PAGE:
The driver board of the preferred embodiment can retain the pattern for up to twenty-four hours from the time when the power is removed. The pattern can be downloaded from a remote computer, and the pattern may be verified on demand, including during pattern operation.
The VCC Sense is configured to operate using software controlled level detection. EOS detection is employed to compare voltage between the circuit and the software set level. Electrical overstress condition at a rate of 20 ns or greater is latched as a failure. The driver channel VOH control can be set in two manners: (i) setting the special pulse and high frequency clock channels to track the VCC sense line level; and (ii) using the software to select the VOH level of the special pulse and high frequency clock channels. No driver channel VOH exceeds VCC sense voltage level, except for the analog channel VOH level.
Signal monitoring is accomplished using real time monitoring or window monitoring. In the real time monitoring mode, all tristable driver channels can be used for driver board DUT monitoring. The data returned from the driver board measures the DUT output for the correct logic state at each cycle within the data pattern. The data returned from the driver channel output measures driver output signals for the correct logic state at each cycle within the data pattern. The logic level evaluation with voltage thresholds for VOH and VOL levels for every special pulse/DUT monitor signal can be measured during each data cycle. The data strobe is synchronized with the pattern and can be enabled at specific memory locations with delay control within the cycle. The compare data source is stored in RAM for the monitored driver channels and or driver board output monitors.
In the window monitoring mode, the board can monitor twenty-four different special pulse channels. Sixteen (16) bit counters are used for the measurement. The host computer stores the source that is used to compare with the accumulated source. The pattern is used to control the window position. Window duration can be controlled by either the pattern or by the driver setup configuration. An error log is created and can be poled by host to store the fails during monitoring. The window mode can monitor clock functionality and flag error for the high frequency and pattern clocks.
The driver board identification capability of the present invention can identify electronically the driver board serialization identification. The code is alphanumeric with 1 alpha character and 5 digits.
Call and return architecture is described with reference to the block diagram shown in FIG. 2. The call and return architecture provides an advantage because it provides the ability to store repeated test vectors as functions and call them when needed without any timing change. It uses a pipeline architecture as its core design technique. The main design blocks are a sequencer module 42, an address memory and controller module 44, main memory and controller module 46, and pipeline register module 48.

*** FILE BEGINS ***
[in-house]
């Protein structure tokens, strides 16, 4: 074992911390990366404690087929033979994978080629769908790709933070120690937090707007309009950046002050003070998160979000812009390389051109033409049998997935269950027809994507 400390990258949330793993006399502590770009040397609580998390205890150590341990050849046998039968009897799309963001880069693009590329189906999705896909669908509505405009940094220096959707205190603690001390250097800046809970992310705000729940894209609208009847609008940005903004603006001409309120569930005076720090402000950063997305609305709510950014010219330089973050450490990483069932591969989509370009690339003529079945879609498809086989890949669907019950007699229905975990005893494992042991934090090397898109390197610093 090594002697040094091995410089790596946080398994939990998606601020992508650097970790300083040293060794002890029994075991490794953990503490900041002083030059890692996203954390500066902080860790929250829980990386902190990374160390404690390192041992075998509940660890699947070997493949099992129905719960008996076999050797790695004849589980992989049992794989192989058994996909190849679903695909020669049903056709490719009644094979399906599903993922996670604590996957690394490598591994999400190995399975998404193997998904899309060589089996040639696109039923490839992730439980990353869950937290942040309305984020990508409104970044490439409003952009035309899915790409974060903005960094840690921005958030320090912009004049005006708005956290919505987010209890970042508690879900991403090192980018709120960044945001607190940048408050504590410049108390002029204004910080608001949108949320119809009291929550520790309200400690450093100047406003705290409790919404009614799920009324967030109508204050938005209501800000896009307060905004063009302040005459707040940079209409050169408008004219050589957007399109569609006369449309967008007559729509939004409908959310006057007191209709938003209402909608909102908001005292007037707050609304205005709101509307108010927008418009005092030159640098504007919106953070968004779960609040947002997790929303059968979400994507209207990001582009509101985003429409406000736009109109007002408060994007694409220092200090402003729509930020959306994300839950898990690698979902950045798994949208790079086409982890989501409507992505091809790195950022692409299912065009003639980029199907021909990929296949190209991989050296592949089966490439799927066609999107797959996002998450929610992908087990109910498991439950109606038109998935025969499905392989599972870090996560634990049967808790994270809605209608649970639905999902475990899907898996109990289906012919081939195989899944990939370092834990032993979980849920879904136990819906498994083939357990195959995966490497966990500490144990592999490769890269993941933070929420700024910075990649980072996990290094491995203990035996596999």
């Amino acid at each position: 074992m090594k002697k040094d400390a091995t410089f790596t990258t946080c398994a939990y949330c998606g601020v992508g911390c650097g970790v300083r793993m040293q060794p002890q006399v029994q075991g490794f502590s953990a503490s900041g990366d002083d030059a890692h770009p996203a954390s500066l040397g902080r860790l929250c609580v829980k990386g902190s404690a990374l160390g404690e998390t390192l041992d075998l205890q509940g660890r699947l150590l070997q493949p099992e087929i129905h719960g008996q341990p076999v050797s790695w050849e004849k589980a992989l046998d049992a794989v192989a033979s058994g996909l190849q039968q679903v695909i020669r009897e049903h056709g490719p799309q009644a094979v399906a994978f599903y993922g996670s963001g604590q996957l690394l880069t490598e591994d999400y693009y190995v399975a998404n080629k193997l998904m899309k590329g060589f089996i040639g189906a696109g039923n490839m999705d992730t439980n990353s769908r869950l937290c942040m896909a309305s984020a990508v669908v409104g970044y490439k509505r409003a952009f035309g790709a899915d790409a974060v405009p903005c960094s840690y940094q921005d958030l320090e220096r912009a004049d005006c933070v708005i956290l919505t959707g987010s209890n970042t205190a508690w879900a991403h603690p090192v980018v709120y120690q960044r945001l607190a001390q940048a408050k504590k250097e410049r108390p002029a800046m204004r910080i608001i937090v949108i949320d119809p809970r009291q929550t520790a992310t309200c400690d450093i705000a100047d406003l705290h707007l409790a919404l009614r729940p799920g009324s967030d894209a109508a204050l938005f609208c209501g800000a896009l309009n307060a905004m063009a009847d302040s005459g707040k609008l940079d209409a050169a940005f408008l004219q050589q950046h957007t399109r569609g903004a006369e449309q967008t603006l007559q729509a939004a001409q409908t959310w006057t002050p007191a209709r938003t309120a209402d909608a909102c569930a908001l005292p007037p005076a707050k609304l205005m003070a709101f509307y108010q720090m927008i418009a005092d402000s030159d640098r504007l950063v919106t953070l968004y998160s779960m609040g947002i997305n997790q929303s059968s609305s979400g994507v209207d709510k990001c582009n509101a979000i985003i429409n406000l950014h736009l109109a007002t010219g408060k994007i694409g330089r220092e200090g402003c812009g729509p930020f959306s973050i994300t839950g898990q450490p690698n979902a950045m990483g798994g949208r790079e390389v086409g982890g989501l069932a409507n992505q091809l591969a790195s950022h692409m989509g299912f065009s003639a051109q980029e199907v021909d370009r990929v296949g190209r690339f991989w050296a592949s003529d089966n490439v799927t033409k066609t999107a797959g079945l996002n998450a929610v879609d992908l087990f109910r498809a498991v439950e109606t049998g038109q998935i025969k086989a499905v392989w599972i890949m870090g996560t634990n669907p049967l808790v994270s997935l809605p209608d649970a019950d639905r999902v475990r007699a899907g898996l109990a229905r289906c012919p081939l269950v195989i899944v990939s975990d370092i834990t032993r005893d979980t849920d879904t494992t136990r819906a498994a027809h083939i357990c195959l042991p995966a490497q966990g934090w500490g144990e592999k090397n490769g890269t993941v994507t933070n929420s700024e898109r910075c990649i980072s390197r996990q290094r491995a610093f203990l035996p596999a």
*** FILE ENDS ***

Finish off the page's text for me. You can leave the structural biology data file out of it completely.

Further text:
The software running on the host computer analyzes the test vectors to be used and stores the pattern data along with the functions in the main memory 46. The address of the functions called are stored in the address memory 44. The sequencer 42 which is the main controller of this architecture issues a command for the main memory 46 to start outputting the pattern data sequentially. When a command bit indicating a function call is detected, the sequencer 42 issues a command to the main memory 46 to jump to a certain address as specified by the address memory and controller module 44. This jump is done without any loss of data because of the pipelined architecture as shown in FIG. 2.
This architecture also consists of the high speed comparators as shown in FIG. 3, which enables VOH and VOL threshold comparisons fore all special pulse channels. This architecture also enables the pattern to be run up to 25 MHz.
Although the invention has been described with reference to particular embodiments, it is to be appreciated that various adaptations and modifications may be made and that the invention is only to be limited by the appended claims.
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|International Classification||G01R31/319, G01R31/3185|
|Cooperative Classification||G01R31/31919, G01R31/318533|
|Feb 14, 2002||FPAY||Fee payment|
Year of fee payment: 4
|Oct 28, 2005||AS||Assignment|
Owner name: BRIDGE BANK, NATIONAL ASSOCIATION, CALIFORNIA
Free format text: SECURITY INTEREST;ASSIGNOR:PYCON, INC.;REEL/FRAME:017136/0538
Effective date: 20050916
|Mar 29, 2006||REMI||Maintenance fee reminder mailed|
|Sep 8, 2006||LAPS||Lapse for failure to pay maintenance fees|
|Nov 7, 2006||FP||Expired due to failure to pay maintenance fee|
Effective date: 20060908
|Jul 16, 2009||AS||Assignment|
Owner name: ORCHARD HOLDINGS, LLC, MALAYSIA
Free format text: ASSIGNMENT OF ASSIGNORS INTEREST;ASSIGNOR:ROBB EVANS & ASSOCIATES LLC, AS COURT APPOINTED RECEIVER FOR PYCON, INC.;REEL/FRAME:022960/0570
Effective date: 20090526